Wednesday, May 29, 2013

Manly Idaho Sheriff Cuts Ties To Scouts Over Scary Gay Boys

[Cross-posted at Crooks and Liars.]

As a fourth-generation Idaho native, I used to proudly wear a T-shirt promoting my home state. It read: "Idaho -- Where the Men Are Men and the Sheep Are Nervous".
Of course, I also at one time sported a bumper sticker that read, "Welcome to Idaho -- The Tick Fever State!" But that was mostly intended to dissuade all those Orange County folks (and other fellow Californians) who were fleeing the brown people up to the lily-white pastures of rural Idaho. Unfortunately, it didn't work.
The T-shirt, though, was a way of making fun of the manly men who populated the state even then, by suggesting that the whole facade might just be a cover for a broad variety of not-so-manly manliness in private. And it contained a wry observation about the unspoken anything-goes sexual ethos that was always part of the reality of life for those rugged mountain men and chap-slappin' cowboys later celebrated by much more self-righteous people who don't know any better.
Of course, nobody falls for that stuff quite like my fellow Idahoans, especially the kind who decorate their camper trailers with giant murals of eagles and bears and still read Louis L'Amour novels. And they also -- more notably in recent years, thanks in large part to all those ex-Orangeites -- sucker avidly for right-wing politics and its embrace of a much stricter sexual ethos than what really prevailed in the ole pioneer days. It is a deep red state, much more so than it was thirty years ago.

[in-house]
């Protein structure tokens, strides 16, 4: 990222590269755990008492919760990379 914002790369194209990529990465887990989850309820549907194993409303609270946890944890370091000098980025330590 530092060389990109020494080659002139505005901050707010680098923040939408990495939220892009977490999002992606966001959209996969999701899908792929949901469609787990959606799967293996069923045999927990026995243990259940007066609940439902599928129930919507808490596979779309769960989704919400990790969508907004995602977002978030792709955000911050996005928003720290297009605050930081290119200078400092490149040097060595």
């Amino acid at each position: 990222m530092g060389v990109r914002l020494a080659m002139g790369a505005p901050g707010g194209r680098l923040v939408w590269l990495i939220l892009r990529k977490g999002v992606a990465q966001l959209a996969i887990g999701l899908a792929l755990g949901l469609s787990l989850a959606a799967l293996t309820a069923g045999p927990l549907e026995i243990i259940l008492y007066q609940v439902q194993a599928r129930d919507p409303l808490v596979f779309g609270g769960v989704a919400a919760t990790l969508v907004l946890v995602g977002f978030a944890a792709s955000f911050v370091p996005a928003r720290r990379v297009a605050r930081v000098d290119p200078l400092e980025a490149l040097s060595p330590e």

Which is why, no doubt, the whole shift permitting gay teens into the Boy Scouts has wrapped their knickers into a tight little knot in places like Idaho. I remember growing up in the Scouts in Idaho -- the whispers about some leaders, or more pointedly, the whispers about other boys. They're, um, very uptight about this subject.
So much so that, in Kootenai County, the local (Republican, of course) sheriff is threatening to cut off any ties between his office and the Scouts. This is evidently either a display of manly manliness, a legalistic attempt at purification, or a religious meltdown. Or, most likely, all three.
From Ian Millhiser at Think Progress:
Kootenai County, Idaho Sheriff Ben Wolfinger threatened on Friday to drop his department’s sponsorship of a Boy Scout troop because “[i]t would be inappropriate for the sheriff’s office to sponsor an organization that is promoting a lifestyle that is in violation of state law.” Just in case there was any ambiguity regarding what “lifestyle” Wolfinger was referring to, he also sent a copy of an anti-sodomy statute that is still on the books in Idaho to an official for the Boy Scouts. Boy Scouts of America’s National Council voted last week to stop discriminating against gay scouts, although they will continue to exclude LGBT people from scout leadership.
As Millhiser observes, Idaho does have an anti-sodomy statute on the books, but it has been superseded by federal court rulings that such laws are unconstitutional.
Not that it matters to a Republican sheriff like this clown. He just assured himself re-election, after all.
And those boys in his troop? Well, they can go off and find someone better to be an example than this self-righteous homophobe.
I would suggest they try a nice Methodist troop like the one my brother and I both enrolled in growing up in Idaho. I know they won't be turning away any gay boys, either.